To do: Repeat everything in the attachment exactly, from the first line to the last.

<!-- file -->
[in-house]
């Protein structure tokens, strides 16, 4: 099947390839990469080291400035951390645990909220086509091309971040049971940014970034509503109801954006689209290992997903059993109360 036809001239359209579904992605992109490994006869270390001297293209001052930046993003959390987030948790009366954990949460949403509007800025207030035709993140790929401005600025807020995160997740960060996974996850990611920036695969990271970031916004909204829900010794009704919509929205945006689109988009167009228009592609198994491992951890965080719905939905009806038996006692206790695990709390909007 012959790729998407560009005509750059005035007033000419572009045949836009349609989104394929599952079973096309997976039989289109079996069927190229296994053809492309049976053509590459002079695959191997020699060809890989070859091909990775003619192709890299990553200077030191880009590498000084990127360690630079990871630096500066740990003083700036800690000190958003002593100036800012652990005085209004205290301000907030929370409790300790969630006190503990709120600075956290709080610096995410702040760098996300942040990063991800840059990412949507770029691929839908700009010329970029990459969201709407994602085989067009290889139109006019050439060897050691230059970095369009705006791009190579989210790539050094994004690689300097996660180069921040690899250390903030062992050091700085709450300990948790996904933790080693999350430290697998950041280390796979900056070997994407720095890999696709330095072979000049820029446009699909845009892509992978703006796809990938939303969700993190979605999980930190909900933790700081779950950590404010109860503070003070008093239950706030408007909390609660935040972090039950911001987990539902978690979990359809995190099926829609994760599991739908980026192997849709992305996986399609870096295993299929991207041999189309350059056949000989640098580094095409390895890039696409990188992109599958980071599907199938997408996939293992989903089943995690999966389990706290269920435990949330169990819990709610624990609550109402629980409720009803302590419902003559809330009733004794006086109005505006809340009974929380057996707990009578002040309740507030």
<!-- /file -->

[in-house]
């Protein structure tokens, strides 16, 4: 099947390839990469080291400035951390645990909220086509091309971040049971940014970034509503109801954006689209290992997903059993109360 036809001239359209579904992605992109490994006869270390001297293209001052930046993003959390987030948790009366954990949460949403509007800025207030035709993140790929401005600025807020995160997740960060996974996850990611920036695969990271970031916004909204829900010794009704919509929205945006689109988009167009228009592609198994491992951890965080719905939905009806038996006692206790695990709390909007 012959790729998407560009005509750059005035007033000419572009045949836009349609989104394929599952079973096309997976039989289109079996069927190229296994053809492309049976053509590459002079695959191997020699060809890989070859091909990775003619192709890299990553200077030191880009590498000084990127360690630079990871630096500066740990003083700036800690000190958003002593100036800012652990005085209004205290301000907030929370409790300790969630006190503990709120600075956290709080610096995410702040760098996300942040990063991800840059990412949507770029691929839908700009010329970029990459969201709407994602085989067009290889139109006019050439060897050691230059970095369009705006791009190579989210790539050094994004690689300097996660180069921040690899250390903030062992050091700085709450300990948790996904933790080693999350430290697998950041280390796979900056070997994407720095890999696709330095072979000049820029446009699909845009892509992978703006796809990938939303969700993190979605999980930190909900933790700081779950950590404010109860503070003070008093239950706030408007909390609660935040972090039950911001987990539902978690979990359809995190099926829609994760599991739908980026192997849709992305996986399609870096295993299929991207041999189309350059056949000989640098580094095409390895890039696409990188992109599958980071599907199938997408996939293992989903089943995690999966389990706290269920435990949330169990819990709610624990609550109402629980409720009803302590419902003559809330009733004794006086109005505006809340009974929380057996707990009578002040309740507030």